Which Joe gave his name to ‘sloppy joes’? We look at five interesting sandwiches and their lexical origins.
A gregarious songbird of the American oriole family, typically having orange and black plumage and yellow eyes.
- ‘The mammal species that are present include goats, foxes, anteaters, rabbits and bats, while the birds are hawks, partridges, daras, pigeons, troupials and a type of cardinal.’
- ‘Above the sounds of the powerful wind, parakeets and troupials can be heard chattering, and the bleating of goats reverberates across rolling hills.’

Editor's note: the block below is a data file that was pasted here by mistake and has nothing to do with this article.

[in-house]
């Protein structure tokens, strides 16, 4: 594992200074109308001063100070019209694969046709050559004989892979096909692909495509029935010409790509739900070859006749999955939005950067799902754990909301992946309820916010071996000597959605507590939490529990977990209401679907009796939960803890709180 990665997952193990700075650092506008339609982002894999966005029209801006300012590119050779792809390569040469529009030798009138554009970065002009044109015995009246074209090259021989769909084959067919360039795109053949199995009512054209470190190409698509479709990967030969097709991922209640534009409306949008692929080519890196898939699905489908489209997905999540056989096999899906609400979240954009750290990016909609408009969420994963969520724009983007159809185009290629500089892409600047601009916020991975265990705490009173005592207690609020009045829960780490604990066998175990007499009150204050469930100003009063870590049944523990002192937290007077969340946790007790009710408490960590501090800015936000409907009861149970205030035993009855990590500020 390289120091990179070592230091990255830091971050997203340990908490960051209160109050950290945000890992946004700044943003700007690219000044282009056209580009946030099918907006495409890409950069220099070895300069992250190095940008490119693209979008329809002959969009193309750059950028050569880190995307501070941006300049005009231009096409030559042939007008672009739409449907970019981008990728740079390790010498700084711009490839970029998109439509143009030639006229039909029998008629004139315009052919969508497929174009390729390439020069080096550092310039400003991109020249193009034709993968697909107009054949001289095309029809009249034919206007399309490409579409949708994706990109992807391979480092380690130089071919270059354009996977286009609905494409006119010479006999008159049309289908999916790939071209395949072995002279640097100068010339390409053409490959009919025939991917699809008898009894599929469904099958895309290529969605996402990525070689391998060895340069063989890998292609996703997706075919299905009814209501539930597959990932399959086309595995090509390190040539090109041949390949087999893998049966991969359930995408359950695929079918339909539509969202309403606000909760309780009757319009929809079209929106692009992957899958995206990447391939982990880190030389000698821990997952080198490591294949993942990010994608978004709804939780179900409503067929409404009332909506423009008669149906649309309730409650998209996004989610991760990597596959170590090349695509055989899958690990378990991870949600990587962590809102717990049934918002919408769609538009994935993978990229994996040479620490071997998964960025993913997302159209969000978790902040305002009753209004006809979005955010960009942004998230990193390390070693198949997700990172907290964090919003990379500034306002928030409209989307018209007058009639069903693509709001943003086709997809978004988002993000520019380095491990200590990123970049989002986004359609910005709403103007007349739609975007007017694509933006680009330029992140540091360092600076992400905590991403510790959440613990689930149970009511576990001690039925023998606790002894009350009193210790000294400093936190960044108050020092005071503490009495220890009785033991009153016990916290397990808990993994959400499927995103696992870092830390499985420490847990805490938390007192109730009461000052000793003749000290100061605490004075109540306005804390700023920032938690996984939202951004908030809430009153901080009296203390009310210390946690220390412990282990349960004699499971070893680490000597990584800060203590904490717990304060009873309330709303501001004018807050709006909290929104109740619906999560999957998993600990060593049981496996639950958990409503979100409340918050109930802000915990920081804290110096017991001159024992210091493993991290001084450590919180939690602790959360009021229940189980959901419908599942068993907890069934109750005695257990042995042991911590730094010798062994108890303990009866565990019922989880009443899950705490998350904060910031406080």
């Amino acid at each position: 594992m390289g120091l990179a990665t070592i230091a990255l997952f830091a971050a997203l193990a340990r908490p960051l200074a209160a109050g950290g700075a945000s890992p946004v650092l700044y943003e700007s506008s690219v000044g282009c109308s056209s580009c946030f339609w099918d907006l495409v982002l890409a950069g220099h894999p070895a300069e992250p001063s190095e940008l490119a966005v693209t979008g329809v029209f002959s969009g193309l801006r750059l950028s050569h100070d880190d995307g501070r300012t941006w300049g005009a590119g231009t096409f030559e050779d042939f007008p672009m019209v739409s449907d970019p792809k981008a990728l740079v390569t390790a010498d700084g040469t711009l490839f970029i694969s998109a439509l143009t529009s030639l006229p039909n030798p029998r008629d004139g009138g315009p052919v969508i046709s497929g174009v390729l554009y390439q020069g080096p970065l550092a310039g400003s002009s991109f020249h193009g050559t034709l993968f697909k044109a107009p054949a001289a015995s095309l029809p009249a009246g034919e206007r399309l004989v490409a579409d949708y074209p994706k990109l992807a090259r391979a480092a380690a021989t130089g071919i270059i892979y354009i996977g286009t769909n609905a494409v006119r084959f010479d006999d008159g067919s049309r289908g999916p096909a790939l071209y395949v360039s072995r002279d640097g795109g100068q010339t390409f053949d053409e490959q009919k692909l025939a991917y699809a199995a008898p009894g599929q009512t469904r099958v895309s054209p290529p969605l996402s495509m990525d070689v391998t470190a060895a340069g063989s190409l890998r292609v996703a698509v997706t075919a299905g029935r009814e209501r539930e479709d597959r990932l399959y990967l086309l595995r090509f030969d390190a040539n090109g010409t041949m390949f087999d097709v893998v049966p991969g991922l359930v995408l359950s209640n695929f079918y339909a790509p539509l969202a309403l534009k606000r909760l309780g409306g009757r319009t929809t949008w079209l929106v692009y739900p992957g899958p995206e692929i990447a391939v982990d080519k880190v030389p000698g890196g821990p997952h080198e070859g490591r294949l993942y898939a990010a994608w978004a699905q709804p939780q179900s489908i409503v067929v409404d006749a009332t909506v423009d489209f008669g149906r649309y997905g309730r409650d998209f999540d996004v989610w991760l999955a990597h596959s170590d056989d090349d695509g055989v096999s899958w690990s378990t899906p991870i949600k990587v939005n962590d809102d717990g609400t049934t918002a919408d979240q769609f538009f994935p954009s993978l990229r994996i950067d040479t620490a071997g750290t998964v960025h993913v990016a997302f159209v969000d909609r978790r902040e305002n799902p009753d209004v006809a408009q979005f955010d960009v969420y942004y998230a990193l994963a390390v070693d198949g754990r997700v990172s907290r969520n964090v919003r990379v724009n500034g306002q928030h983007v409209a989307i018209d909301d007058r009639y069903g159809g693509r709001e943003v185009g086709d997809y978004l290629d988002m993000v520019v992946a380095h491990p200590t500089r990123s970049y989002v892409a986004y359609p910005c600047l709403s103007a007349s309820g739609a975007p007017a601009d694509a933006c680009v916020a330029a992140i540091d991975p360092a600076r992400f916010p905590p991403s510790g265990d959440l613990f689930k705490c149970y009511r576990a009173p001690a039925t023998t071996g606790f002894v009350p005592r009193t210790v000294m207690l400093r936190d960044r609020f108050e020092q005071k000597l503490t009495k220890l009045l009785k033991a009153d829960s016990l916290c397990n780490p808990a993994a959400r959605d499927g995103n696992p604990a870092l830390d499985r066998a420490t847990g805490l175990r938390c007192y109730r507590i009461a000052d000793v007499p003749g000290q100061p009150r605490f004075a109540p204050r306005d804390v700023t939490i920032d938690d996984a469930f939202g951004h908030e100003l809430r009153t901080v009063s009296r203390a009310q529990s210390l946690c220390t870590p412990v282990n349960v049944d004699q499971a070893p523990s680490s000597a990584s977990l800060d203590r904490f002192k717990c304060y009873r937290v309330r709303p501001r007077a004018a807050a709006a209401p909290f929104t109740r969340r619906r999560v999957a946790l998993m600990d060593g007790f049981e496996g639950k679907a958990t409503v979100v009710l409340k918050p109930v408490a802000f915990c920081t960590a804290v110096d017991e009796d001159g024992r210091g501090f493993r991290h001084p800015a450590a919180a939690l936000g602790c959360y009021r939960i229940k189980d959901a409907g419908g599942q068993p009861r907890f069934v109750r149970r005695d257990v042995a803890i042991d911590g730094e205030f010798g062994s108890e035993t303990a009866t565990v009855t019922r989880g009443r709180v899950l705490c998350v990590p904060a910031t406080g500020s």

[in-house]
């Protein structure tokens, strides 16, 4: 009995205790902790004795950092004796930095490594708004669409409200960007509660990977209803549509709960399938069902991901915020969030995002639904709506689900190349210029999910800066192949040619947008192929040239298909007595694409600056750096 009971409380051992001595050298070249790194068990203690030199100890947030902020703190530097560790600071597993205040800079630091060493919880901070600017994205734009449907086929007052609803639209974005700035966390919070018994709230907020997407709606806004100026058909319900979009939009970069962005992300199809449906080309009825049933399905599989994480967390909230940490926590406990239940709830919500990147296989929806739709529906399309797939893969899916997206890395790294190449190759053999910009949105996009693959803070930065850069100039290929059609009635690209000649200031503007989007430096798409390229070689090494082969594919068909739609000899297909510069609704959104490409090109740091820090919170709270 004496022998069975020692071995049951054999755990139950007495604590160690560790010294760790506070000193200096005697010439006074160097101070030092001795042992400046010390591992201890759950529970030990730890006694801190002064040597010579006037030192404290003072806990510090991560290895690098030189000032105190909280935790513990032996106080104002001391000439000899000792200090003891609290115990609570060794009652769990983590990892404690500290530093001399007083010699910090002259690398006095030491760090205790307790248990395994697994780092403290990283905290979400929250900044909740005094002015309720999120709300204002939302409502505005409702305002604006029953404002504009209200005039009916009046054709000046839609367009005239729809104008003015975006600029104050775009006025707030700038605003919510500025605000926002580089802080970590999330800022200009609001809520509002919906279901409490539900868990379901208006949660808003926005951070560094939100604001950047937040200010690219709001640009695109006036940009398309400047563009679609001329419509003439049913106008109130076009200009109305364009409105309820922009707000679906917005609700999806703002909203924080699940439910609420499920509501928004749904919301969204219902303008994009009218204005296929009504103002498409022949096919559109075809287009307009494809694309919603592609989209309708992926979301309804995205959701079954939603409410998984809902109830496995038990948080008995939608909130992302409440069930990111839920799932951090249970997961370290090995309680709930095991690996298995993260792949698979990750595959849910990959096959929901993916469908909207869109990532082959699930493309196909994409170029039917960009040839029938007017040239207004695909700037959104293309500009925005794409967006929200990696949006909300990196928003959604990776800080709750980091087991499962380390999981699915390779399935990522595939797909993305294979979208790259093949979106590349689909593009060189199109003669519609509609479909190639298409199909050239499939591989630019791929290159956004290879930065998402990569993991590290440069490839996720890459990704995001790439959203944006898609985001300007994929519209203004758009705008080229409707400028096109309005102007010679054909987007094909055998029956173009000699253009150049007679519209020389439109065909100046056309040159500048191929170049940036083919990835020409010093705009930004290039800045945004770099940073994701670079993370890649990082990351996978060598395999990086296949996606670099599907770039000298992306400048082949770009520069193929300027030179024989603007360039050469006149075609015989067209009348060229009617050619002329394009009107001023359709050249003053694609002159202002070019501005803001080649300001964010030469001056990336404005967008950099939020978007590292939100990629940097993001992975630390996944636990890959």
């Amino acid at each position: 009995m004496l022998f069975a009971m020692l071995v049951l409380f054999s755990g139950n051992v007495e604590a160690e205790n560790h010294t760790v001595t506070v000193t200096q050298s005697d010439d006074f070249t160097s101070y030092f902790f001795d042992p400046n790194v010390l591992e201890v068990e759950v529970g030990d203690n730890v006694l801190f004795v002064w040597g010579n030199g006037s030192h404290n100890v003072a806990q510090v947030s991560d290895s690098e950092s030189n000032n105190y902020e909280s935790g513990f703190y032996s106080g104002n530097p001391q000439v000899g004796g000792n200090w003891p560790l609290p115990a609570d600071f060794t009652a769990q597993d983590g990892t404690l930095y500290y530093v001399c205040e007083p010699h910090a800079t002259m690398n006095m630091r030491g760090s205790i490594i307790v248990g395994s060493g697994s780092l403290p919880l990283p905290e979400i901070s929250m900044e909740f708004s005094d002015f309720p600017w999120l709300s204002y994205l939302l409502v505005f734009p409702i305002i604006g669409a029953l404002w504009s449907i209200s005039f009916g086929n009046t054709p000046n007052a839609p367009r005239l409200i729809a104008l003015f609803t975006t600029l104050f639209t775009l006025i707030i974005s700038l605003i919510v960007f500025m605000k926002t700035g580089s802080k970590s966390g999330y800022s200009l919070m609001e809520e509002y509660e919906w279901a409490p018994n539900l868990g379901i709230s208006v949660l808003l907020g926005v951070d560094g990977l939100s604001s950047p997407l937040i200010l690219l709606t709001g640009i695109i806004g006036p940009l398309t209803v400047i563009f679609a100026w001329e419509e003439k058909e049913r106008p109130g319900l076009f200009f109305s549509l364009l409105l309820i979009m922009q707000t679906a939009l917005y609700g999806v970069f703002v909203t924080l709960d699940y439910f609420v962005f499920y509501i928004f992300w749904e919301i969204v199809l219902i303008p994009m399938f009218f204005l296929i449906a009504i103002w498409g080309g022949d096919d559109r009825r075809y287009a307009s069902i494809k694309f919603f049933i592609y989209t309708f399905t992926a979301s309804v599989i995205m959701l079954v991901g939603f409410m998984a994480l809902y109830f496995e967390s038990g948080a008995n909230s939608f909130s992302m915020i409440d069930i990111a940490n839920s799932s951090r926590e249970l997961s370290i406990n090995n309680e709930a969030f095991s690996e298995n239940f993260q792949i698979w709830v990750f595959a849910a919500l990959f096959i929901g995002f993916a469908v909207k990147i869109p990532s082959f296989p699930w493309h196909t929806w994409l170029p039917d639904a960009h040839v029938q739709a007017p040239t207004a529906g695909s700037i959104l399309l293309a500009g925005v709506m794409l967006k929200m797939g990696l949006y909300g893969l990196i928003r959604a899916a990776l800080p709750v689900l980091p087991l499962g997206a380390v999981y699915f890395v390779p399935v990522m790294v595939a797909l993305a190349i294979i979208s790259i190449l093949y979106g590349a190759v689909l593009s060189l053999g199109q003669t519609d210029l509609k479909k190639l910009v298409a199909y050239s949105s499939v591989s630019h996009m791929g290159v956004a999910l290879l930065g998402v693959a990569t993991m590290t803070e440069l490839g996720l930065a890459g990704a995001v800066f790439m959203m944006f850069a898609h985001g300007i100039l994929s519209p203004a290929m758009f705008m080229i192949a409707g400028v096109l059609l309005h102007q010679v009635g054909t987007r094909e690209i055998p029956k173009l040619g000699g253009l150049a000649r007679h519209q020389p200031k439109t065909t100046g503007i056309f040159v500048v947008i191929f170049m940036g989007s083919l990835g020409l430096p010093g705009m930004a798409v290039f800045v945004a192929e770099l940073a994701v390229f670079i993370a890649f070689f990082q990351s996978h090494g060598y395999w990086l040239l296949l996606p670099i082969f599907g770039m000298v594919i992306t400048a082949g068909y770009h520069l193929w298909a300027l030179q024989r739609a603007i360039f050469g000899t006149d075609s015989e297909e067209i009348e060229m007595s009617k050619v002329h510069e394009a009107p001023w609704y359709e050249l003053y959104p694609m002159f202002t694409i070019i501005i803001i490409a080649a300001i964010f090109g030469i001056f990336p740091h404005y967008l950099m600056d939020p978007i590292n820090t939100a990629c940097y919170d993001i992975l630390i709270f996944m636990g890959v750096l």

- ‘Members of the family Icteridae are known as troupials, meaning they have the habit of gathering into large flocks or troupes.’
- ‘The eggs are incubated for 15 or 16 days and newly hatched troupials are fed equally by both parents.’
- ‘You can see the troupials just about everywhere on the island.’
Early 19th century: from French troupiale, alteration of American Spanish turpial, of unknown origin.
We take a look at several popular, though confusing, punctuation marks.
From Afghanistan to Zimbabwe, discover surprising and intriguing language facts from around the globe.
The definitions of ‘buddy’ and ‘bro’ in the OED have recently been revised. We explore their history and increase in popularity.